Eighty-five percent of Americans believe that marijuana “should be legalized for medical use,” and 57 percent of respondents endorse regulating it for anyone over the age of 21, according to national survey data compiled Harris Insight & Analytics.
Among younger respondents (those ages 18 to 44), 68 percent agree that cannabis should be legal. Most respondents (57 percent) say that legalizing the plant would “help alleviate the opioid crisis.”
Data evaluating prescription drug use trends among individual patients enrolled in state-licensed medical marijuana programs reports that chronic pain subjects frequently reduce or eliminate their use of opioids following enrollment.
“Voters believe that ending America’s failed marijuana prohibition laws is a common-sense issue, not a partisan one,” NORML Deputy Director Paul Armentano told HealthDay, which commissioned the poll. “It’s time for their elected officials to take a similar posture, and to move expeditiously to amend federal law in a manner that comports with public and scientific consensus, as well as with marijuana’s rapidly changing cultural and legal status.”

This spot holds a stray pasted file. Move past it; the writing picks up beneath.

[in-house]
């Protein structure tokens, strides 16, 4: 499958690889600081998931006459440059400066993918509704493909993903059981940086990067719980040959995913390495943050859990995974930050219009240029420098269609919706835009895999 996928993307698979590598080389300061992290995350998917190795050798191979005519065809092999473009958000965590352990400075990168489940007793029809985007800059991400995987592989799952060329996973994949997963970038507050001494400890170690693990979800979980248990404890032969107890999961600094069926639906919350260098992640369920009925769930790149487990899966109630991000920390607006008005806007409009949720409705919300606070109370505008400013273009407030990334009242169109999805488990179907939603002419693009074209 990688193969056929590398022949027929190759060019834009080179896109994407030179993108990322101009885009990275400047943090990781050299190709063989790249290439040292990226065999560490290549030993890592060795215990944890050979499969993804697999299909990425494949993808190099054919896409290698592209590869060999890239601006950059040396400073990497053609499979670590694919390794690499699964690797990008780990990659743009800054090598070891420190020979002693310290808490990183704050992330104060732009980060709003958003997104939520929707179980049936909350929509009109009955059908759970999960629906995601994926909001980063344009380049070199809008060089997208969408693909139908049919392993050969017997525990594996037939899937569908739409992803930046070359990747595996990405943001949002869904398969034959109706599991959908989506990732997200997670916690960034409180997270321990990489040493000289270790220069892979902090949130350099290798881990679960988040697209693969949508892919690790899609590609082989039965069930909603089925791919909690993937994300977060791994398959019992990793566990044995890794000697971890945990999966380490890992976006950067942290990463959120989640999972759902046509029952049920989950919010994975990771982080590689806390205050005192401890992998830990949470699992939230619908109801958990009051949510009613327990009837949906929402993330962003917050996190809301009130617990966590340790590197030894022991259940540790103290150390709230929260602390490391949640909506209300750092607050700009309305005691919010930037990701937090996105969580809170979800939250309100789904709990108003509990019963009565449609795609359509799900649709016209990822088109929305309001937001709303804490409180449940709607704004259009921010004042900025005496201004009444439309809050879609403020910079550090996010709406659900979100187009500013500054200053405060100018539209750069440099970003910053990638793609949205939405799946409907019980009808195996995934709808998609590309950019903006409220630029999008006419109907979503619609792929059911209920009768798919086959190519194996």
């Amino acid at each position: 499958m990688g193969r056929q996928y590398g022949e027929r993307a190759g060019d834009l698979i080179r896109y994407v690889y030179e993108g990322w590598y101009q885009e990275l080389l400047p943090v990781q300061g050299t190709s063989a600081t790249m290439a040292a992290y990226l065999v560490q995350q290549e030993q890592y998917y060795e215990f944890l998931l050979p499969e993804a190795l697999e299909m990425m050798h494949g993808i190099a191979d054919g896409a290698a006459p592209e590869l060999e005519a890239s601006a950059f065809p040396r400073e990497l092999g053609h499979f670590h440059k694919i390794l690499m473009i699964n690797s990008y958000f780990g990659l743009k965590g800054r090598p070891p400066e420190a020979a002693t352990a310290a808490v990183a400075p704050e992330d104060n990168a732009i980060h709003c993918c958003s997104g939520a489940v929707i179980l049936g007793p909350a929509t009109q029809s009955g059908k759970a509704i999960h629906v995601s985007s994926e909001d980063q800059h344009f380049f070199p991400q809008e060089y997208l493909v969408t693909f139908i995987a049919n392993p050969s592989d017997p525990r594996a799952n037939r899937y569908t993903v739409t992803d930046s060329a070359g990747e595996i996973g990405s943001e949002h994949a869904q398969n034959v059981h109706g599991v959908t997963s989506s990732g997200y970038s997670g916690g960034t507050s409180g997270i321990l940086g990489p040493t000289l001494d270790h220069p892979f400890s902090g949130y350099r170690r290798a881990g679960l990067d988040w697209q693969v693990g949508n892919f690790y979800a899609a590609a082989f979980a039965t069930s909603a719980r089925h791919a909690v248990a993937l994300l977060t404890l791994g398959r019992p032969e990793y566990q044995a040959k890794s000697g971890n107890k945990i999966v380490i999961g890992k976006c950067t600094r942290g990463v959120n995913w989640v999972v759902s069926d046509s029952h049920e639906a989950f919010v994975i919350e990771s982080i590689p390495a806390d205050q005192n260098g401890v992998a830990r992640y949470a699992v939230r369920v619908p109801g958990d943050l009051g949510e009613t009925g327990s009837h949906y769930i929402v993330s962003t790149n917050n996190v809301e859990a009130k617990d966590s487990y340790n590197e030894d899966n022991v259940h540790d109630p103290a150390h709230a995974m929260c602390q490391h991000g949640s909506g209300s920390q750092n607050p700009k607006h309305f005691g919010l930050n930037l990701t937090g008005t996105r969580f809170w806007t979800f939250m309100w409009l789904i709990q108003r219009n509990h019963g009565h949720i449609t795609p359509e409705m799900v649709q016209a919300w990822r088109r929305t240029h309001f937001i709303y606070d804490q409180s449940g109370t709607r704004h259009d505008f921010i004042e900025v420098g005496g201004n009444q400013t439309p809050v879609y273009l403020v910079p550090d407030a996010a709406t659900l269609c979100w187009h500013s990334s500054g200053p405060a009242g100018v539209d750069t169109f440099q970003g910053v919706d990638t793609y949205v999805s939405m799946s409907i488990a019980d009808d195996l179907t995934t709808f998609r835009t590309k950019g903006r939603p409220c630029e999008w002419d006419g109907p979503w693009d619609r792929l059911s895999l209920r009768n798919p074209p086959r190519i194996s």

Reasons provided by those who opposed legalization included fear of diversion and concerns that legalization could negatively impact traffic safety.
The Harris polling data is largely consistent with those of prior surveys finding that a majority of Americans back adult use legalization and that a super-majority of voters support medicinal cannabis access.